ADINA BEG KHAN
ADINA BEG KHAN (d. 1758), governor of the Punjab for a few months in AD 1758, was, according to Ahwal-i-Dina Beg Khan, an unpublished Persian manuscript, the son of Channu, of the Arain agriculturalist caste, mostly settled in Doaba region of the Punjab. He was born at the village of Sharakpur, near Lahore, now in Sheikhupura district of Pakistan. Adina Beg was brought up in Mughal homes, for the most part in Jalalabad, Khanpur and Bajvara in the Jalandhar Doab. Starting his career as a soldier, he rose to be collector of revenue of the village of Kang in the Lohian area, near Sultanpur Lodhi.
He obtained half a dozen villages in Kang area on lease and within an year the entire Kang region.After some time Nawab Zakariya Khan, the governor of Lahore, appointed him chief (hakam) of Sultanpur Lodhi. When after Nadir Shah`s invasion (1739) Sikhs started gaining power, Zakariya Khan made Adina Beg Khan nazim (administrator) of the Jalandhar Doab to suppress them. Shrewd as he was, he tried to strengthen his own position by encouraging Sikhs instead of repressing them.
Under pressure from Zakariya Khan, he however had to expel them from his dominion. For nonpayment of government dues he was taken into custody under the orders of the governor of Lahore and subjected to torture. On being set free after an year, he was appointed deputy nazim under Shah Nawaz Khan. After Zakariya Khan`s death on l July 1745, his sons, Yahiya Khan and Shah Nawaz Khan contested succession. Adina Beg maintained good relations with both. Shah Nawaz Khan having captured Lahore appointed Adina Beg chief of Jalandhar Doab.
Meanwhile, Nadir Shah died on 19 June 1747 and Ahmad Shah Durrani became ruler of Kabul and Qandahar. Shah Nawaz following Adina Beg`s advice invited the Durrani king to march towards the Punjab, warning at the same time the government at Delhi about the Durrani`s invasion. As Ahmad Shah advanced into the country. Shah Nawaz fled towards Delhi. Mu`in ul-Mulk (Mir Mannu), son of Qamar udDin, the chief wazir of the Delhi king, succeeded in checking the invader at Manupur, near Sirhind.
Adina Beg joined hands with Mu`in ul-Mulk and was wounded in the battle. Mu`in ul-Mulk became governor of Lahore, with Kaura Mall as his diwan and Adina Beg as Faujdar of the Jalandhar Doab as before. Sikhs again started plundering the country. Ahmad Shah Durrani launched upon his third incursion into the Punjab (December 1751), this time forcing Mu`in ul-Mulk to surrender. Mu`in remained governor, now on the Durrani`s behalf.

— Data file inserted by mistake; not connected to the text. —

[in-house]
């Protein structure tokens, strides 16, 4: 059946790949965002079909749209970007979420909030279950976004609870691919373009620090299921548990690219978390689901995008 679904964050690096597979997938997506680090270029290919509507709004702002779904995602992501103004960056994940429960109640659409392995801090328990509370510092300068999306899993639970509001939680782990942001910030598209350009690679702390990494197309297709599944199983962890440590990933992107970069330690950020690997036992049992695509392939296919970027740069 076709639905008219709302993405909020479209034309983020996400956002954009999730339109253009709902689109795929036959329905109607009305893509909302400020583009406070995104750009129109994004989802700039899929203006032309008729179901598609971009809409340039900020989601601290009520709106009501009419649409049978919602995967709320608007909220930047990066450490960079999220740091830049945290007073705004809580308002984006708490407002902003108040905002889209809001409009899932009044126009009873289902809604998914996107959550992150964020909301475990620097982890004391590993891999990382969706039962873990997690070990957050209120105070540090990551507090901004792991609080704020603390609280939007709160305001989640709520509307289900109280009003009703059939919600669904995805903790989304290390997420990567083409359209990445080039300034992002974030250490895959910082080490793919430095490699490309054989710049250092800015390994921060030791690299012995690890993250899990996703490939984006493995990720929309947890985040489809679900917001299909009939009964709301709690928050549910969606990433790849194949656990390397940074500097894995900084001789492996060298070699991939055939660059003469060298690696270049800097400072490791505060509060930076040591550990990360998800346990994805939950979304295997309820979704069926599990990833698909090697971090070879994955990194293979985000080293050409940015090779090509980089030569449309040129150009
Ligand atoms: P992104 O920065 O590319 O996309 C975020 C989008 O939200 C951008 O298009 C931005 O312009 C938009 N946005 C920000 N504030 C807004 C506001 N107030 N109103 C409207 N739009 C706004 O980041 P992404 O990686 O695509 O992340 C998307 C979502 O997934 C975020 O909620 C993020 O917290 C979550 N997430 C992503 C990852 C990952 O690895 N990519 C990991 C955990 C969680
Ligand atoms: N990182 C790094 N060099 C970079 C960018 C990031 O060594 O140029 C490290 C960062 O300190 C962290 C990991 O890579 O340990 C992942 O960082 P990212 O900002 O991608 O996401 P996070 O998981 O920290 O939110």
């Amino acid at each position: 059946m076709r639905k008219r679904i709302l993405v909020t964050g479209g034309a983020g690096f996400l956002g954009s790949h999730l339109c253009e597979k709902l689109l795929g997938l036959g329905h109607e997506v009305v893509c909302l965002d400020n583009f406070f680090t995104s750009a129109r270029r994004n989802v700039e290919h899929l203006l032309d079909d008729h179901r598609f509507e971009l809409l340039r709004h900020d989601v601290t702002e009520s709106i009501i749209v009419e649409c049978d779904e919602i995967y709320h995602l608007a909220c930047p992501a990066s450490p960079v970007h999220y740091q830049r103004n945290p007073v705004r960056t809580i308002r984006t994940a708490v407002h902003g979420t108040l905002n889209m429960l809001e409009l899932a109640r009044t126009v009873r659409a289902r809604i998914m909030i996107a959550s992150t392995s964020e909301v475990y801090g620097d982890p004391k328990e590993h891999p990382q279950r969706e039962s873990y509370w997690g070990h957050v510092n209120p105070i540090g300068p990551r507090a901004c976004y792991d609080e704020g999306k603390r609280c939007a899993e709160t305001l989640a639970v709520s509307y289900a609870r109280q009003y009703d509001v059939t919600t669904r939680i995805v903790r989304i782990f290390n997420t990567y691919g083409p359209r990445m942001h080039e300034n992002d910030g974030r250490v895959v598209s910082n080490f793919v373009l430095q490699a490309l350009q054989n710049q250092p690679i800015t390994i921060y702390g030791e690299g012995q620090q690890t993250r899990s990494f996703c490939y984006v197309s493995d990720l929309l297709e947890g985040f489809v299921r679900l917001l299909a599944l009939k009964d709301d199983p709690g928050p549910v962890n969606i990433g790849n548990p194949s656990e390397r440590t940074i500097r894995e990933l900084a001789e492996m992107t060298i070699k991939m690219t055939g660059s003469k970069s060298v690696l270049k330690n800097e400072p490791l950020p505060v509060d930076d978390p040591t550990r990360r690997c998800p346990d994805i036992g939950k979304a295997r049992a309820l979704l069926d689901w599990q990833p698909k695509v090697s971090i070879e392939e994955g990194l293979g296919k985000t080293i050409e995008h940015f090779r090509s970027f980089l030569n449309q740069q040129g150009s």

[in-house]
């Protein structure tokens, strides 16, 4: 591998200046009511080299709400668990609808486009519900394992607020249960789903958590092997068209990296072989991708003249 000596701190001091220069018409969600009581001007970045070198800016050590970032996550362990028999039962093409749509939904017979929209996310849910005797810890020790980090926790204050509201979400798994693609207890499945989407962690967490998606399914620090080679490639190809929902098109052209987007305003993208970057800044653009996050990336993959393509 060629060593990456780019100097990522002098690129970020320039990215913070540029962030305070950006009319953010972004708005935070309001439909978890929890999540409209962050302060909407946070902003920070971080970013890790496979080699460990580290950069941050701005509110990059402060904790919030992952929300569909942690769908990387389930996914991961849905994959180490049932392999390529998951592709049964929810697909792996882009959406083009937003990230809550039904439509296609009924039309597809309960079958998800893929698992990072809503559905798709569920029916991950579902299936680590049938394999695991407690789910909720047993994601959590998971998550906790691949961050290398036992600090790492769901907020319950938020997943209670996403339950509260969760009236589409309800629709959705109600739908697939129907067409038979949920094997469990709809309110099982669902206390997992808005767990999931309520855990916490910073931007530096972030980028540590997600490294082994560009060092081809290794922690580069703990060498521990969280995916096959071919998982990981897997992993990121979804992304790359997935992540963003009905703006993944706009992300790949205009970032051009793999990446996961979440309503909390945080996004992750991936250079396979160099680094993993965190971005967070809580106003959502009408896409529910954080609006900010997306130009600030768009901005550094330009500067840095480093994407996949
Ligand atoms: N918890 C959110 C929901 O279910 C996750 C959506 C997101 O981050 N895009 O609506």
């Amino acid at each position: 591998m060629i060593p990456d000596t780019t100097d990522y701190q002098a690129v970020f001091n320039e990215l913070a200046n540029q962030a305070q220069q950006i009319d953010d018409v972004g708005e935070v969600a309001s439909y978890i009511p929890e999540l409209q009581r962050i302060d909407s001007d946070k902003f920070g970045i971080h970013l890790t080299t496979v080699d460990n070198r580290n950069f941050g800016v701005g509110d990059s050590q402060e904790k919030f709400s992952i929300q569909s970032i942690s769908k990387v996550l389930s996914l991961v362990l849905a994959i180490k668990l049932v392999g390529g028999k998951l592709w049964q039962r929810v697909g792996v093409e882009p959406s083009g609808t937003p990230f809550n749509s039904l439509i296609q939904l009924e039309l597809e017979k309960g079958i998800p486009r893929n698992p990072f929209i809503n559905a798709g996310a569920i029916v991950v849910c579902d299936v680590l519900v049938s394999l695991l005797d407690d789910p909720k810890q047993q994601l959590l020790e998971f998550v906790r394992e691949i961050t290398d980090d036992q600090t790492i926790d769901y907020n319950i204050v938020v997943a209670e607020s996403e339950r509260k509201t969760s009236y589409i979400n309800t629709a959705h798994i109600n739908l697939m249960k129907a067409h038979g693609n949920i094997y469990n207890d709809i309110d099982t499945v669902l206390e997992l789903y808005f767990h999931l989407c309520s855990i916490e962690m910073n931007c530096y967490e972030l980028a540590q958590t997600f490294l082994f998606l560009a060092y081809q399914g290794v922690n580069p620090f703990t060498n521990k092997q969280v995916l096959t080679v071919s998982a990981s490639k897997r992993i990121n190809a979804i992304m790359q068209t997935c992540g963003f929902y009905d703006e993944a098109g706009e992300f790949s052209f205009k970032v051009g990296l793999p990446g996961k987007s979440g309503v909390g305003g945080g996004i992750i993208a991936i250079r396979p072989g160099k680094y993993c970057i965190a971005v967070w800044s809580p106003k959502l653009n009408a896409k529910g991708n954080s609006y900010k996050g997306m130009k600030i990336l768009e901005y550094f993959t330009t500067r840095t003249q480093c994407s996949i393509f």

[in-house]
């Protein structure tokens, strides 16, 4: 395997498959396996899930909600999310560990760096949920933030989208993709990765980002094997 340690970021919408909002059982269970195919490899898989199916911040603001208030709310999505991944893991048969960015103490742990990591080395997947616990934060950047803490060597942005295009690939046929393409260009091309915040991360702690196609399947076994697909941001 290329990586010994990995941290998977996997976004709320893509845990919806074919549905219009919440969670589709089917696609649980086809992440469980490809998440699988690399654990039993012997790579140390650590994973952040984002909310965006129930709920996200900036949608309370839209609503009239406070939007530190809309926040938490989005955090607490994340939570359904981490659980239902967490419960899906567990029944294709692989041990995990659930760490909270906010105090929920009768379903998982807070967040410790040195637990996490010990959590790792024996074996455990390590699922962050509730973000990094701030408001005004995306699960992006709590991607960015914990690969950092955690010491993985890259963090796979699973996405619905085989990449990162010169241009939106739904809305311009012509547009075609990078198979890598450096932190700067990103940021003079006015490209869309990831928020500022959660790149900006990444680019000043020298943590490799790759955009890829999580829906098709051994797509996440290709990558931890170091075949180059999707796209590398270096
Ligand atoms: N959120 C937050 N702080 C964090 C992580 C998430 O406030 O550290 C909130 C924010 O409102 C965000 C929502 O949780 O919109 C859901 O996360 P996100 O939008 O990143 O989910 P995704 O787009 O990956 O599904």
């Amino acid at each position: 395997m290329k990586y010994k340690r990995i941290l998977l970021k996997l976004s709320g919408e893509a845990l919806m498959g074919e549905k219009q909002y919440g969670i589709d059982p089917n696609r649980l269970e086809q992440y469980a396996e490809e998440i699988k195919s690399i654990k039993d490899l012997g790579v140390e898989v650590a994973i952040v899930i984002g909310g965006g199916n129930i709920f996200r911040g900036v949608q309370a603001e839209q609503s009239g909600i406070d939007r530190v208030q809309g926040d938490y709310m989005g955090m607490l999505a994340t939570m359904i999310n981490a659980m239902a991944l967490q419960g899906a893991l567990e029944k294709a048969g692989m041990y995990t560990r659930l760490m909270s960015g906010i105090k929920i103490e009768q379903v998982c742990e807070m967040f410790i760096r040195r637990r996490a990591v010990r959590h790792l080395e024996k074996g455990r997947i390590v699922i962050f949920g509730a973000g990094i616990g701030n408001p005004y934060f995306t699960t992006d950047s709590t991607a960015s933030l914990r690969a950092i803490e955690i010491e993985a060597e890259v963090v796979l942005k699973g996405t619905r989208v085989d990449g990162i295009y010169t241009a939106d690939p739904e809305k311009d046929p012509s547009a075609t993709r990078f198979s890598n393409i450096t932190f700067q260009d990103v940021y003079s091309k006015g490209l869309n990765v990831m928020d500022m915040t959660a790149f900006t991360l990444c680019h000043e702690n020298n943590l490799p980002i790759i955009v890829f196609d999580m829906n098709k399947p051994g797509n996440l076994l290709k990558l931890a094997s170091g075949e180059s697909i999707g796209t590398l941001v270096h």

He and Adina Beg directed their energies towards quelling the Sikhs. On the festival of Hola Mohalla in March 1753, Adina Beg fell upon Sikh pilgrims at Anandpur killing a large number of them. The Sikhs retaliated by plundering villages in the Jalandhar and Bari Doabs. Adina Beg was as quick in coming to terms as he was in opening hostilities. He assigned some of the revenue of his territory to the Sikhs and admitted several of them, including Jassa Singh Ramgarhia, into his army.
Mu`in ul-Mulk died on 3 November 1753, and during the time of his widow, Murad Begam (Mughlani Begam), Adina Beg assumed independent authority in the Doab, extending his influence up to Sirhind (March 1755). The Emperor of Delhi bestowed on him the title of Zafar Jarig Khan. The ruler of Kangra accepted his over lordship. In May 1756, he was appointed governor of Lahore and Multan by the Mughal government of Delhi on payment of an annual tribute of thirty lakh of rupees.
Ahmad Shah Durrani came to Mughlani Begam`s help and Adina Beg took refuge in the Sivalik hills. The Afghans reappointed him faujdar of the Jalandhar Doab. During Taimur Shah`s governorship (1757-58), Adina Beg began to look around for allies with a view to expelling the Afghans. The Sikhs and Adina Beg`s troops joined hands and defeated the Afghans at Mahalpur, in Hoshiarpur district.
Adina Beg expressed his gratitude to the Sikhs by presenting a sum of a thousand rupees as homage to the Guru Granth Sahib and a lakh and a quarter as protection money for the Jalandhar Doab. Keeping up appearances with the Sikh sardars, he wished to weaken their power and invited to this end Marathas who had taken Delhi to come to the Punjab, offering them one lakh of rupees a day on march. He also persuaded Sikhs to help the Marathas against the Afghans.The Marathas led by Raghunath Rao and accompanied by the forces of the Sikhs and those of Adina Beg entered Lahore in April 1758.
Adina Beg got the subahdan of the Punjab at 75 lakh of rupees a year to be paid to the Marathas. The Punjab had now three masters: the Mughals, the Afghans and the Marathas, but in reality only two Adina Beg and the Sikhs. Adina Beg brooked no rivals, and resumed his campaign against the Sikhs, increasing his armed strength and hiring a thousand woodcutters to clear up the forests in which the Sikhs were wont to seek shelter in times of stress. He laid siege to the Sikh fort of Ram Rauni at Amritsar. Before the Sikhs rallied to confront him, Adina Beg succumbed to an attack of colic at Batala on 10 September 1758. His dead body was buried, honouring his will, at Khanpur. 2 km northwest of Hoshiarpur.
1. Gupta, Hari Ram, History of the Sikhs, vol. II. Delhi, 1978
2. Gandhi, Surjit Singh, Struggle of the Sikhs for Sovereignty. Delhi, 1980
3. Bhagat Singh, Sikh Polity. Delhi, 1978